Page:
Integrated Resorts: Two Sides of a Coin

2345 Words Jan 30th, 2011 10 Pages
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Integrated Resorts: Two Sides of a Coin
Concerns over the social costs aside, the Integrated Resorts will certainly benefit Singapore, economics professor Winston Koh tells Challenge. - By Susan Tsang

Since the government first mooted the idea of Integrated Resorts (IRs) in Singapore, the topic has generated heated discussion, with those opposed fearing the social costs while others were keen to have theme parks and casinos within a convenient distance.
Now that Resorts World Sentosa (RWS) has opened, with Marina Bay Sands Resort due to
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There is also a growth in affluence, especially in Asia.
“The question is, will we maintain our market share? If it’s yes, then we will see growth in the industry here,” he says.
“The most positive scenario is we manage to take away market share from other places, but that will be tough. On the other hand, if we have more places in the region opening casinos, this may create a clustering effect, pulling people into the region.”
In any case, Singapore has a lead as a pioneer.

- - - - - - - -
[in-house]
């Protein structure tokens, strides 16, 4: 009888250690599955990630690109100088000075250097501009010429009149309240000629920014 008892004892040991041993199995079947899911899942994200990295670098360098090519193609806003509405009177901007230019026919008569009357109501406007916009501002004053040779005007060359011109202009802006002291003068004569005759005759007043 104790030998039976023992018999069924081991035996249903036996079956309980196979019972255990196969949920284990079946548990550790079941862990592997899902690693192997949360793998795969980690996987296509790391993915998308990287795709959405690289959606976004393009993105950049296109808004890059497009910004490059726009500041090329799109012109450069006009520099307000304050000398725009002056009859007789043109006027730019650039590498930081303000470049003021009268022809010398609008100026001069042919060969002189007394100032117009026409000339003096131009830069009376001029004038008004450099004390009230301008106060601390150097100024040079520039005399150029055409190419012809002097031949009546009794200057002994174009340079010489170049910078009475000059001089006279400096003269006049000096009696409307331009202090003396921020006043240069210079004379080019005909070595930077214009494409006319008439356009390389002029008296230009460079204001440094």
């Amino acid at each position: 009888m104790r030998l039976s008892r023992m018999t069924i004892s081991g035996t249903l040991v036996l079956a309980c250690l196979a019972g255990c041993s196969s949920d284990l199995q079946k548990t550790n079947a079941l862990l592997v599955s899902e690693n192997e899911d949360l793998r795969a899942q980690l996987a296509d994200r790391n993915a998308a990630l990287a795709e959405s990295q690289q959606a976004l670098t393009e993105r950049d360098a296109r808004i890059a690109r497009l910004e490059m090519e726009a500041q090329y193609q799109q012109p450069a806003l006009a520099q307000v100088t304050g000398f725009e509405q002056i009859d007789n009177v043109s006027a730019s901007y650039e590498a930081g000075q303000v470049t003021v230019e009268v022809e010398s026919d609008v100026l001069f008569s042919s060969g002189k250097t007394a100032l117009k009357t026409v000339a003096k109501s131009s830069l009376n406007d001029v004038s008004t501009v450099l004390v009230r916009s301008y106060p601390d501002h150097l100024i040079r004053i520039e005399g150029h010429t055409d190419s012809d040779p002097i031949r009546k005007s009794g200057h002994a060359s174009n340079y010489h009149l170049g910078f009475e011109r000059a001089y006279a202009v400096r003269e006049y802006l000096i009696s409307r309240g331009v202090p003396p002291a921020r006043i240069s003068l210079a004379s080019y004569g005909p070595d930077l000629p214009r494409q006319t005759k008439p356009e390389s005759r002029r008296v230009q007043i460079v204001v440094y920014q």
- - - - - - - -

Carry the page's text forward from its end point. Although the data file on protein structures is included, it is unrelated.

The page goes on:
“If other places open and we don’t, then we are playing catch-up. Now, we have several years of first-mover advantage.”
20th September 2010)

Integrated Resorts: Two Sides of a Coin

This is an article I took from the Challenge website. Challenge is the magazine of the Singapore Public Service. Since its inception in 1995, it has grown from a humble newsletter to a feature-packed bimonthly magazine.

This article is about one of the most anticipated and talked about new developments in Singapore since its approval in 2005 by Prime Minister Lee Hsien Loong - The idea of “Integrated Resorts” (IR)
Lifting a 40-year-old ban on gambling, Prime Minister Lee Hsien Loong announced the country’s decision to allow operation of not one, but two new casinos. The policy overturned the strict anti-gambling rules put in place
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